How to Soothe Your Child’s Cold
Tips for Giving Children Cold Medicines
Avoid combination products such as expectorant/antihistamine or cough expectorant/cough suppressant. These may work against each other. Some ingredients, such as antihistamines, may not work at all for a virus -- they can't help unless some of the symptoms are actually from an allergy.
Read labels carefully. Many cold medicines contain a fever and pain reliever such as acetaminophen. You don't need to give a separate dose to relieve aches and fever. If you do, you may be "double dosing." This can be dangerous for your child. If your child has a stuffy or runny nose but no aches, avoid painkillers.
Follow dosing recommendations closely, especially with infants. Talk to your pediatrician before you give any over-the-counter medicine to a child under age 4.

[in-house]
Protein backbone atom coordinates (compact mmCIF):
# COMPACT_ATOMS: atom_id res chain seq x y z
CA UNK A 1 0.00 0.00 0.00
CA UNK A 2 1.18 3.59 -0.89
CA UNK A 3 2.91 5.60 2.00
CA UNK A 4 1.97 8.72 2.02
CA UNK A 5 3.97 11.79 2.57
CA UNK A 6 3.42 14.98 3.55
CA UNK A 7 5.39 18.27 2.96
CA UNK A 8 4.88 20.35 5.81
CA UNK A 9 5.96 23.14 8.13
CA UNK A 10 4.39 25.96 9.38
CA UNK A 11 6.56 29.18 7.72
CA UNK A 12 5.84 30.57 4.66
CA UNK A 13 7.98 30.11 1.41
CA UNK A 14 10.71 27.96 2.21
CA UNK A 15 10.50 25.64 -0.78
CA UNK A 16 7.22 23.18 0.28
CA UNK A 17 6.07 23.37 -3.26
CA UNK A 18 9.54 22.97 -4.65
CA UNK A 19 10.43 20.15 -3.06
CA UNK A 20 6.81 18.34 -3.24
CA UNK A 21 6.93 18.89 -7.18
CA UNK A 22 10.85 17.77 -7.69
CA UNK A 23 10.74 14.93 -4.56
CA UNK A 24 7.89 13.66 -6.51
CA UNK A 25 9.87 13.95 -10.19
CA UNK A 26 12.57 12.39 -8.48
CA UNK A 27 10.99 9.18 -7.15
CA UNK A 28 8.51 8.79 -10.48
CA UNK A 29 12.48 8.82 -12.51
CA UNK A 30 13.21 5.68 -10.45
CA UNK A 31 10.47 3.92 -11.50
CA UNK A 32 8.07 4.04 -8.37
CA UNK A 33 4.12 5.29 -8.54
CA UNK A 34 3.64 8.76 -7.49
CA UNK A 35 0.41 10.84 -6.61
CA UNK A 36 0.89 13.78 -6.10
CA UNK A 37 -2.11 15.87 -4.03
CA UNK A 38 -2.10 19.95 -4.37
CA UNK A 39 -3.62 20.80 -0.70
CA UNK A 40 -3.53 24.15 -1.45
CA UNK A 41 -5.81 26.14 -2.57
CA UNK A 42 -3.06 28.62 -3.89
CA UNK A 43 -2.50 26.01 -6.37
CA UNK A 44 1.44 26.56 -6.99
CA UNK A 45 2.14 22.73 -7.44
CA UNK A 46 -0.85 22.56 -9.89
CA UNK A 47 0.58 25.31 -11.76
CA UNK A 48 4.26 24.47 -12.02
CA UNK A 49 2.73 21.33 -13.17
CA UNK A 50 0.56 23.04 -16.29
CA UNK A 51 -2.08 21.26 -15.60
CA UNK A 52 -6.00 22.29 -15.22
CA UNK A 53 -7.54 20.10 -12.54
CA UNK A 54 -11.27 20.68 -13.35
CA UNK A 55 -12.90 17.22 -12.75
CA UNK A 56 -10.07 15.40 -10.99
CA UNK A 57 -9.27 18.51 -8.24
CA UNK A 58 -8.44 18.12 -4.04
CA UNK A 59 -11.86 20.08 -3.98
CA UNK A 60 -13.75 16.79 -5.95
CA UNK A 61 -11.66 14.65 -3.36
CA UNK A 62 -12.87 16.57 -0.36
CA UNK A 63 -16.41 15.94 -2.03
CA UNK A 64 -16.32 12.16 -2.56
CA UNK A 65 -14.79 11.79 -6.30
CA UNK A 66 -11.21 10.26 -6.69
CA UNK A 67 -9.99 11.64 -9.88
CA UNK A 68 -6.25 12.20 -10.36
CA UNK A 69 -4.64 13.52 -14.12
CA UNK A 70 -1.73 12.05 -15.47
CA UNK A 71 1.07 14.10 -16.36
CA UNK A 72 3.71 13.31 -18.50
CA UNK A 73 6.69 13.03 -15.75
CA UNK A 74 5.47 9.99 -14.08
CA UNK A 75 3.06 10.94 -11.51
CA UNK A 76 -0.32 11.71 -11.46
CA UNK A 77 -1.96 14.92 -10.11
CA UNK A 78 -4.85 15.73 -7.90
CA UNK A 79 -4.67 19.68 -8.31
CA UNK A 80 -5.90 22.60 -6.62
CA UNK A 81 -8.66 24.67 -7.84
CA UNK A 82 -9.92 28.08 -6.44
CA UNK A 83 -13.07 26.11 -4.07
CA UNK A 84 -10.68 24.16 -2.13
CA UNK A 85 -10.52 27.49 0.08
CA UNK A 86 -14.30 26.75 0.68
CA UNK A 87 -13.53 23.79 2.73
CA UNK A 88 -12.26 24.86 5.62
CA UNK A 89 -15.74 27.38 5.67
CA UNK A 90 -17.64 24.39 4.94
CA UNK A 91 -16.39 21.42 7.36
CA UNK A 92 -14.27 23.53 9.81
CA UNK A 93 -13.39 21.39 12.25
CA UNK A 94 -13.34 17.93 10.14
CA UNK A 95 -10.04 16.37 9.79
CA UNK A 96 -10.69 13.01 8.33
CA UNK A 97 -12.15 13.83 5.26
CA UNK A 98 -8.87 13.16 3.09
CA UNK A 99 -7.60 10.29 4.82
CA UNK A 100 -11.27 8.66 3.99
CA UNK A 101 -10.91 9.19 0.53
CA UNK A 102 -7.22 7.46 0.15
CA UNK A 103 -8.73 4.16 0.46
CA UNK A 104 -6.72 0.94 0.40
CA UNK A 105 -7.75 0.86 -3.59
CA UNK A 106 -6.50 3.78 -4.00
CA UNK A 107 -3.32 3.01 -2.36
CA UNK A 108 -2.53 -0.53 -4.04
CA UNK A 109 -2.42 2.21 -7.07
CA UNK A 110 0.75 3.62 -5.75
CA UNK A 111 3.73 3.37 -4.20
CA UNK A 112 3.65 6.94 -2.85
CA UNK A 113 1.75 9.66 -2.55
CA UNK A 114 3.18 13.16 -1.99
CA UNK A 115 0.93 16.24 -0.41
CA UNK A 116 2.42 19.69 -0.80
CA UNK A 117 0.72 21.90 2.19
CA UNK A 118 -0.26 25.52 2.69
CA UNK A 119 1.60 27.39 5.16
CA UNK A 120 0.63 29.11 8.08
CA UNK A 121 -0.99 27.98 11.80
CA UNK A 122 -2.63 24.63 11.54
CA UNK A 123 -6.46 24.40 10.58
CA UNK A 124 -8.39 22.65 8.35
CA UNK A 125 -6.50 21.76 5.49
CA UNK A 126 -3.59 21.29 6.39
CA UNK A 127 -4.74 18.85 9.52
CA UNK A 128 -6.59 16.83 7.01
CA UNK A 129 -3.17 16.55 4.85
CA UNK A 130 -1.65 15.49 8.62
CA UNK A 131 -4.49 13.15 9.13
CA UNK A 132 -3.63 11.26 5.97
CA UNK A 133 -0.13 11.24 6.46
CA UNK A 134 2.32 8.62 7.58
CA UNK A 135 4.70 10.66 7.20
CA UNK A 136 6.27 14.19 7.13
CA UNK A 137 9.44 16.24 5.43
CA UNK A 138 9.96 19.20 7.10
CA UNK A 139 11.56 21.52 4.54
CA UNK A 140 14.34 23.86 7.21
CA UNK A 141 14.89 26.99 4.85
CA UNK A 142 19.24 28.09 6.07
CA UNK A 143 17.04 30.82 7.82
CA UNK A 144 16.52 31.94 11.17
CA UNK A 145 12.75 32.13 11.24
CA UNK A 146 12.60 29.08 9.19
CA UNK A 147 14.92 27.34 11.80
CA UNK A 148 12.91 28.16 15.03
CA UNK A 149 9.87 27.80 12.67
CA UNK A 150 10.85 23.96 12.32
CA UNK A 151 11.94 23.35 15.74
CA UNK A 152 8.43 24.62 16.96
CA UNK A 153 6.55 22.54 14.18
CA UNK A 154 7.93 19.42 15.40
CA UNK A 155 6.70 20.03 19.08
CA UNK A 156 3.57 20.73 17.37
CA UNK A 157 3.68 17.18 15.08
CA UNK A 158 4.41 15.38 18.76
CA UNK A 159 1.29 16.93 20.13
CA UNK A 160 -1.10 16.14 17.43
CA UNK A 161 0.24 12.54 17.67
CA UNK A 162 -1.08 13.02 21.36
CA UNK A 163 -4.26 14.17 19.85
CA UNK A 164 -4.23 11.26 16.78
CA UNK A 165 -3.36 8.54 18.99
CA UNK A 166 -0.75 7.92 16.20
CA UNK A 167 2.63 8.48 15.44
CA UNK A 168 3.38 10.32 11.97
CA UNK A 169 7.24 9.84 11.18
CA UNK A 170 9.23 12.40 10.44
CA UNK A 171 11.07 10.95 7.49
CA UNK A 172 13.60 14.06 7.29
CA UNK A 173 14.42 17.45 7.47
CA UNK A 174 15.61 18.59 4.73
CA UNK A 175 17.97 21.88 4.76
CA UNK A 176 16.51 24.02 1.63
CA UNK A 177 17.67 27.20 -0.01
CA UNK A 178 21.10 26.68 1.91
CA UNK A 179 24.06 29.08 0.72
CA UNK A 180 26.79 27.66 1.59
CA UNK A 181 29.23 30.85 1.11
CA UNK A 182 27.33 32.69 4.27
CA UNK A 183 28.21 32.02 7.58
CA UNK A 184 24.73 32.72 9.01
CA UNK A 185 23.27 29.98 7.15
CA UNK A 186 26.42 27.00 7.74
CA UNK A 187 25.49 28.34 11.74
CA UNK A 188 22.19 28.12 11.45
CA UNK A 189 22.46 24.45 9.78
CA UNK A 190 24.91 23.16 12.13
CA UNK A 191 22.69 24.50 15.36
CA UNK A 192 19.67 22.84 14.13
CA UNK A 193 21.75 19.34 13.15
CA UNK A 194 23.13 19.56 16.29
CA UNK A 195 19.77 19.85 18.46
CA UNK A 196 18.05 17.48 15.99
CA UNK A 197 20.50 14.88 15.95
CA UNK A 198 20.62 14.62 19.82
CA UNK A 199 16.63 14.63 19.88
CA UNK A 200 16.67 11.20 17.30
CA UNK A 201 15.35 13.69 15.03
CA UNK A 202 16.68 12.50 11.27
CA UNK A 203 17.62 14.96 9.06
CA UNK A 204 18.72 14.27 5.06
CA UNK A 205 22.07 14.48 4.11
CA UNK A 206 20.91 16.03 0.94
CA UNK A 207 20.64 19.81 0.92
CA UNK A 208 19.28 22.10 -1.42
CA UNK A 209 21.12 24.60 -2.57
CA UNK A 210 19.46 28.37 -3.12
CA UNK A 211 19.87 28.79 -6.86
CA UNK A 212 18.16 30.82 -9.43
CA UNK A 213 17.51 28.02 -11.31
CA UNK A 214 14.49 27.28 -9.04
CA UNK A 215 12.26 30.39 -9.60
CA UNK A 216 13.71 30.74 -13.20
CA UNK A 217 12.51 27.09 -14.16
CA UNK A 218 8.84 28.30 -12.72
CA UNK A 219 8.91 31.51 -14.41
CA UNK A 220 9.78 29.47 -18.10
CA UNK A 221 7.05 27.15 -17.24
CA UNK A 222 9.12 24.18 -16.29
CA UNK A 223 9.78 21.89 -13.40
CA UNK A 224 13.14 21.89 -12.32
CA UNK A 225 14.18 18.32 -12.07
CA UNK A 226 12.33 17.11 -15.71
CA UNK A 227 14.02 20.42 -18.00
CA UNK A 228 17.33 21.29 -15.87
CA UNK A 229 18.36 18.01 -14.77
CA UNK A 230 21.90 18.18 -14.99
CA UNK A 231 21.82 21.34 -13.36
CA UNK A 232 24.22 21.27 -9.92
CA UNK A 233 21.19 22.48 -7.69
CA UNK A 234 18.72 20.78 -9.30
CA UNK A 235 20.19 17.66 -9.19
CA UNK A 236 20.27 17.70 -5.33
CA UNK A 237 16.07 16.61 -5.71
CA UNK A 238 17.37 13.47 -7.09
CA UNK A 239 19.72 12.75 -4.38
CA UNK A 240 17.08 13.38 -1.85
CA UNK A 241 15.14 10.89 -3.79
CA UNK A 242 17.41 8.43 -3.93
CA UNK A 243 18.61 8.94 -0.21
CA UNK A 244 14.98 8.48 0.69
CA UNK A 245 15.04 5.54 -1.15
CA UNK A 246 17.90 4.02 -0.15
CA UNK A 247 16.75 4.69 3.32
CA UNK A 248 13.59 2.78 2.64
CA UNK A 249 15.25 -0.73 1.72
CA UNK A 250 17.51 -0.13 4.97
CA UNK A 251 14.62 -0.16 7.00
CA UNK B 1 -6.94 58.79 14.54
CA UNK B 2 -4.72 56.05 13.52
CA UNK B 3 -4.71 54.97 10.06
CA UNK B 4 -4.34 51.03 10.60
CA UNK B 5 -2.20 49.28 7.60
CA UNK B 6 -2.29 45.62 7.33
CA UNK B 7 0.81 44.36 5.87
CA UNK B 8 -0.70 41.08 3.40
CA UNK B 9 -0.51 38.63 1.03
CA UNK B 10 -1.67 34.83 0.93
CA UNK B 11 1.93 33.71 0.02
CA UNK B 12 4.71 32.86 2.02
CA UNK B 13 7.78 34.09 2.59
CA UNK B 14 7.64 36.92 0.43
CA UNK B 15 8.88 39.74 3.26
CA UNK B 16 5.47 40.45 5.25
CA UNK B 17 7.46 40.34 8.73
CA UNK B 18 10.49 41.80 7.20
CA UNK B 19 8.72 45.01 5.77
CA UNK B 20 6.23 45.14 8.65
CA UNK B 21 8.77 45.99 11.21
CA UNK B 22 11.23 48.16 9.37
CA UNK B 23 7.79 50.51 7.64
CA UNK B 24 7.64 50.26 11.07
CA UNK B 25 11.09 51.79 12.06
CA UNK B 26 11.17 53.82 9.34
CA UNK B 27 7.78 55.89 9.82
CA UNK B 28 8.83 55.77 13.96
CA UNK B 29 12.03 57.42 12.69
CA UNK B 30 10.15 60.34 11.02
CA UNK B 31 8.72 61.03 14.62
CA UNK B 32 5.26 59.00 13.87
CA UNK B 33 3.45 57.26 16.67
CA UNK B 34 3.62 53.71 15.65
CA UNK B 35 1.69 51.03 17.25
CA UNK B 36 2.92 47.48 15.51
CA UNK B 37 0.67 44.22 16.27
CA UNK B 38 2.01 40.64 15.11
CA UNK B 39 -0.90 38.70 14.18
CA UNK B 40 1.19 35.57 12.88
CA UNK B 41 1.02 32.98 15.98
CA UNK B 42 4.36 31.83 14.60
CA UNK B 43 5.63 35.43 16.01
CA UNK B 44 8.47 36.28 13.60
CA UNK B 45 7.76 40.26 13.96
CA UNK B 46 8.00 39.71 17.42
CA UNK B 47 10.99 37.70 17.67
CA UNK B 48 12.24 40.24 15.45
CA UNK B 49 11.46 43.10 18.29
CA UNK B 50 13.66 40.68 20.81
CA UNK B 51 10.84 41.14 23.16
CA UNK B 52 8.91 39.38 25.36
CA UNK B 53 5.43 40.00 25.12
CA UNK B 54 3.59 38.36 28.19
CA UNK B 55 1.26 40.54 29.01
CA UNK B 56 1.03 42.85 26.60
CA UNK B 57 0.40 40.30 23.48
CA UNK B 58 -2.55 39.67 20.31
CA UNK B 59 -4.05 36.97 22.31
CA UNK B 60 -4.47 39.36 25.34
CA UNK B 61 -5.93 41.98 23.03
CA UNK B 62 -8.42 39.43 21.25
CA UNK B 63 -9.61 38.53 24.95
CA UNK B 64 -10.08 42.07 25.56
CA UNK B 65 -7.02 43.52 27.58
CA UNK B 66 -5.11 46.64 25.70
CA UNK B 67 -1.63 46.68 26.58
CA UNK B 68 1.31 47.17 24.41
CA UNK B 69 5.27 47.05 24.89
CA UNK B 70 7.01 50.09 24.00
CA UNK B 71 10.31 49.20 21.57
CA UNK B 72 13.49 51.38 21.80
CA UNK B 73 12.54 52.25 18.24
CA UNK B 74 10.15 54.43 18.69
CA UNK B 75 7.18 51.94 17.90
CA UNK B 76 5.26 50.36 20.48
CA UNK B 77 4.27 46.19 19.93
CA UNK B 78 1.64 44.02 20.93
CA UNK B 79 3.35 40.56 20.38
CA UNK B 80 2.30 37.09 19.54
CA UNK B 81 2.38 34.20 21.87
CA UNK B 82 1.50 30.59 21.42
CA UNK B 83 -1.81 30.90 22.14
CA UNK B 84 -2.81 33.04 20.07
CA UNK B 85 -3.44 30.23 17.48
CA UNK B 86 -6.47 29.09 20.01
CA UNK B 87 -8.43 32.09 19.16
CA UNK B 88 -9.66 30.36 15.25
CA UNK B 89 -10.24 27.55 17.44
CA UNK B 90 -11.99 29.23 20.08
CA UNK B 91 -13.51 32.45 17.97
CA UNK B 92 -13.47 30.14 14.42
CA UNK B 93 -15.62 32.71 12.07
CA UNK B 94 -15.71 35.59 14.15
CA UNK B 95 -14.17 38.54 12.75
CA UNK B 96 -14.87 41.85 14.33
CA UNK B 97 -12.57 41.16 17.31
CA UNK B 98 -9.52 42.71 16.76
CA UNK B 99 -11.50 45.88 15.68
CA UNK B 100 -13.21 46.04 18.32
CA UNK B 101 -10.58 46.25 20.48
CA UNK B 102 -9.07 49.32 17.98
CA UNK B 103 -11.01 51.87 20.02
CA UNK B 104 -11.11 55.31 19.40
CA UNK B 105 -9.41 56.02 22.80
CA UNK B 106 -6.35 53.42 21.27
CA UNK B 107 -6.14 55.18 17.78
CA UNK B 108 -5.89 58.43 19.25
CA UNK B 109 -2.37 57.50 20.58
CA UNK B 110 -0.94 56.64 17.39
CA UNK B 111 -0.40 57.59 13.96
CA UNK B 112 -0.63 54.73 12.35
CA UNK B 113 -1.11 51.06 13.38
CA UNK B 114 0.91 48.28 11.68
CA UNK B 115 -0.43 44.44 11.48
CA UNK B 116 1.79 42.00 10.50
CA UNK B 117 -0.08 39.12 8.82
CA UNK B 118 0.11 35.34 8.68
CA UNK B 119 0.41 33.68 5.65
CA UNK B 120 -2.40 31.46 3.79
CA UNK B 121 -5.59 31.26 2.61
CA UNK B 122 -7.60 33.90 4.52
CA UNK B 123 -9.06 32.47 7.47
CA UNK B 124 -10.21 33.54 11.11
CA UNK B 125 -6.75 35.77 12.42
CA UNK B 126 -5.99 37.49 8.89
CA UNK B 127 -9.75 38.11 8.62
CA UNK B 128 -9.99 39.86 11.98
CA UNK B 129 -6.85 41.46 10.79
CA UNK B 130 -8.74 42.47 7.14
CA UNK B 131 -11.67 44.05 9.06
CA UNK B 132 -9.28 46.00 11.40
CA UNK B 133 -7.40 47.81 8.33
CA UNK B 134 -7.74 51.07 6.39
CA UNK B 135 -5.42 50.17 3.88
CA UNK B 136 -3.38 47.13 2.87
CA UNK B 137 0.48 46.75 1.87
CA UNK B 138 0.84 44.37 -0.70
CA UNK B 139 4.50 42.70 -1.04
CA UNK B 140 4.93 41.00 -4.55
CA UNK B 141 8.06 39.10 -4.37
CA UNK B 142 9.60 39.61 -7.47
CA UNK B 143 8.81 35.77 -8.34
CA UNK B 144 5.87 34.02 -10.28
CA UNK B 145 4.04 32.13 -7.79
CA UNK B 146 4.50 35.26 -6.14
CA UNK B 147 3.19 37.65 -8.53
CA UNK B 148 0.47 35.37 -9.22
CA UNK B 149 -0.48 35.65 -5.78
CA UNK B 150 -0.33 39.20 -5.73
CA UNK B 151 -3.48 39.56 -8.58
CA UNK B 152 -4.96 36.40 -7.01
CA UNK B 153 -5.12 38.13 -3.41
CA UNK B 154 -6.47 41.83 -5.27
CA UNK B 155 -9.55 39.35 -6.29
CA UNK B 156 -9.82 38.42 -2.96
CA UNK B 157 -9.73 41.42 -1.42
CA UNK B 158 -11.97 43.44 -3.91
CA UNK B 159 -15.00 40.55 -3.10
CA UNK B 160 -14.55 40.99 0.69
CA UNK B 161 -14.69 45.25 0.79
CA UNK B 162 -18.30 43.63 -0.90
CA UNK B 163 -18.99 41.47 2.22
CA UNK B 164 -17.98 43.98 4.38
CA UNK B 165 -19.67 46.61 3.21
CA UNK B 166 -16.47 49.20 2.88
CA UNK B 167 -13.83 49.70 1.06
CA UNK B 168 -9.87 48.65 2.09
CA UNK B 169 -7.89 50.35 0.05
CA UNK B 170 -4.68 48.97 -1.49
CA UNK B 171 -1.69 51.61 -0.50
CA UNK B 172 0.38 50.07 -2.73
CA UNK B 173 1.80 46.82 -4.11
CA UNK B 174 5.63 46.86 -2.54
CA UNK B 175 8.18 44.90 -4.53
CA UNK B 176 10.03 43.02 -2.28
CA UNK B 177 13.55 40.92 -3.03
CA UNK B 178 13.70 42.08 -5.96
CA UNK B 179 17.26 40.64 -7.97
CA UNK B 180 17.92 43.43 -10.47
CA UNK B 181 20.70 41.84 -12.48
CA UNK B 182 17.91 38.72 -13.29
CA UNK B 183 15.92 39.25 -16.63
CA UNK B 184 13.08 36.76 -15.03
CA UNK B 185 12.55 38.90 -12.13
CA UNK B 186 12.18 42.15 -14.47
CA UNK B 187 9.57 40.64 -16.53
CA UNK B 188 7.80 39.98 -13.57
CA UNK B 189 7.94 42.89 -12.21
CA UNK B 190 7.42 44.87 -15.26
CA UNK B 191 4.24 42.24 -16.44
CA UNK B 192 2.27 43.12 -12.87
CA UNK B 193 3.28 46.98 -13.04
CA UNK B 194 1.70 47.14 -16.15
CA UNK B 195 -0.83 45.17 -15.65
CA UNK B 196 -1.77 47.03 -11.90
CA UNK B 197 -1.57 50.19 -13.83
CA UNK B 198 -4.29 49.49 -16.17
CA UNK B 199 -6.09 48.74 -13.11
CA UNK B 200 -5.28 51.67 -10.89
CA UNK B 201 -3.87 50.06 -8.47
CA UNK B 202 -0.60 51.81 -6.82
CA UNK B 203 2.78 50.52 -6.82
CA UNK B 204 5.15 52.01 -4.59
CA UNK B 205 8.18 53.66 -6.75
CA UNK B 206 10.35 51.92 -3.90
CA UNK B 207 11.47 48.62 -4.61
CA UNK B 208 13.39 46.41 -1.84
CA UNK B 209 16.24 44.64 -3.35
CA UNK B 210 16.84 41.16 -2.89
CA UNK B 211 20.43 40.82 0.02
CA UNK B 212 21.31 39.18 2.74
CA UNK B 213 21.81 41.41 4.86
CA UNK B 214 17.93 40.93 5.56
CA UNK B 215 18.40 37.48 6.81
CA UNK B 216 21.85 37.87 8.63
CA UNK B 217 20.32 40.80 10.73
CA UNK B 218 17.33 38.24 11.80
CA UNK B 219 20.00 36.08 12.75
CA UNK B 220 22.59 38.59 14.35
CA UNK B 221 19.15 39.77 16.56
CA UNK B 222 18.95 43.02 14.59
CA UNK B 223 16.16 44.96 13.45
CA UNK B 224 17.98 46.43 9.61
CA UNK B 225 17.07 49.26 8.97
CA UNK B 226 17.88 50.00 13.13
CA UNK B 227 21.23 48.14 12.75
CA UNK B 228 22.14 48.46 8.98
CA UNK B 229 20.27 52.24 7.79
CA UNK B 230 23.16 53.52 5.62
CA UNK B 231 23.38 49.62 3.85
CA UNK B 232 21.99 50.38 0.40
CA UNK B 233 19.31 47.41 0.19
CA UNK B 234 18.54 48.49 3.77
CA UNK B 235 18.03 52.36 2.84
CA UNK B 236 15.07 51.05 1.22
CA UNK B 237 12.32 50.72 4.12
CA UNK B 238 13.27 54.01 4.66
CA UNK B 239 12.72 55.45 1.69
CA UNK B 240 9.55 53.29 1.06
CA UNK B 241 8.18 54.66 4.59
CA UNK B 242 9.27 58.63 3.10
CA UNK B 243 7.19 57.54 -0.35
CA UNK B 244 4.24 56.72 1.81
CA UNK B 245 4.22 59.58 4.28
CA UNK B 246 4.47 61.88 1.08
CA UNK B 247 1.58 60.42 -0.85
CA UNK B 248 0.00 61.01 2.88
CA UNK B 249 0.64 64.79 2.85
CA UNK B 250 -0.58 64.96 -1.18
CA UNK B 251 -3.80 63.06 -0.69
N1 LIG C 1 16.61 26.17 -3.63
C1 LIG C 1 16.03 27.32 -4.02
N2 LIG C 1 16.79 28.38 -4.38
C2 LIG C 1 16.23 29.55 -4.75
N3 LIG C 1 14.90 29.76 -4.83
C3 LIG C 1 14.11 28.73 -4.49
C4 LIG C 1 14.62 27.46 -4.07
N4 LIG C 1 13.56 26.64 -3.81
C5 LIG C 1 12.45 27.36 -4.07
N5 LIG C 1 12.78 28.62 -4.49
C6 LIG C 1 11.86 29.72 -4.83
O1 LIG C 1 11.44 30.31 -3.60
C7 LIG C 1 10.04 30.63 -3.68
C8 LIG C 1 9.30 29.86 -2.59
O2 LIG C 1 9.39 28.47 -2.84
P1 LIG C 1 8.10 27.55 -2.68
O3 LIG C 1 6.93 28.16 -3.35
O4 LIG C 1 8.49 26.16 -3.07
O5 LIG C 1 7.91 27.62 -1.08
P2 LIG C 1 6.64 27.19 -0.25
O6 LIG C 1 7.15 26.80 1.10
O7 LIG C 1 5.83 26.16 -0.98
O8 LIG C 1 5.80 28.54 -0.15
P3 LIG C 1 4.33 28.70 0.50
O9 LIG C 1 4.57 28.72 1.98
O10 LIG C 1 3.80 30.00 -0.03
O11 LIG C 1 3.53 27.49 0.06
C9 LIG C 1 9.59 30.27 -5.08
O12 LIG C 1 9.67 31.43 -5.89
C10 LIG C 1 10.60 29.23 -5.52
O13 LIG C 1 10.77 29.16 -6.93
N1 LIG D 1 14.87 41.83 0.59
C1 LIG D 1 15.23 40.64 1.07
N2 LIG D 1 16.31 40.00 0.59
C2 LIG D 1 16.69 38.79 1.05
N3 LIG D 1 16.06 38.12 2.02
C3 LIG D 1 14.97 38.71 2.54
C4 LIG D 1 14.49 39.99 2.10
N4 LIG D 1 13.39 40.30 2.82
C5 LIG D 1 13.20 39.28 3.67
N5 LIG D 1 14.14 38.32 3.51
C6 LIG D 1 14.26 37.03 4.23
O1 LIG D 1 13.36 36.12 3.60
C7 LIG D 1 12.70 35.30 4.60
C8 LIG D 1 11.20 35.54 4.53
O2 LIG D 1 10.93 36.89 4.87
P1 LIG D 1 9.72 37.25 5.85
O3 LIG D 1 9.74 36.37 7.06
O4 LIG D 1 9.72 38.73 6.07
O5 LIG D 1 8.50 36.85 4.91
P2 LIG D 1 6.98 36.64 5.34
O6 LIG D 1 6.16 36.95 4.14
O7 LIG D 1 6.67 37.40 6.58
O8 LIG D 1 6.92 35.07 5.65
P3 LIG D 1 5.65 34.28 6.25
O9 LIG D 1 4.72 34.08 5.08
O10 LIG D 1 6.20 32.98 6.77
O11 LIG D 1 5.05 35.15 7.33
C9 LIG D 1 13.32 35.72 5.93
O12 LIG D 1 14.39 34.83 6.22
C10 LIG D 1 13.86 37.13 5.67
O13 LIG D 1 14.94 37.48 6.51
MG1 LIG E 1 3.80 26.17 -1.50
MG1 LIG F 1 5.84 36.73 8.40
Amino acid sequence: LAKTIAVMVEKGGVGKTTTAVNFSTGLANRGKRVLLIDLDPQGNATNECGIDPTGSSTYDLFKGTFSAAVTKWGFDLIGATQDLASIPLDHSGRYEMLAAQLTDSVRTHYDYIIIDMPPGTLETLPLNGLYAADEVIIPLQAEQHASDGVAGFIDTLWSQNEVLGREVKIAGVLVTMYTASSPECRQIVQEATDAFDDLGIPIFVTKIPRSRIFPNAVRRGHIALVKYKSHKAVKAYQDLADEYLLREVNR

Consider generic cold medicines. They're cheaper, but they have the same active ingredients as brand-name medicines. They may also contain only one ingredient, which makes it easier to target specific symptoms without double dosing.
Before giving your child a cold medicine, especially if you have a young child, talk to your pediatrician or pharmacist and make sure the medicine is safe.
When to Call the Doctor
More often than not, your child's cold will simply run its course, and you won't need to go to a doctor.
But call if you see any of these symptoms, which can be a sign that your child has gotten an infection or a more serious illness:
- Earache or drainage from the ear
- Fever above 104 degrees, or one that lasts more than 6 days
- Cold or cough that lasts more than 10 days
- Bluish skin color
- Wheezing, fast breathing, or trouble breathing
- Can't drink enough fluids
- Extremely irritable
- Trouble being woken from sleep
- Flu-like symptoms that return with a fever and worsening cough
- Nagging, wet cough that doesn't get better with other treatments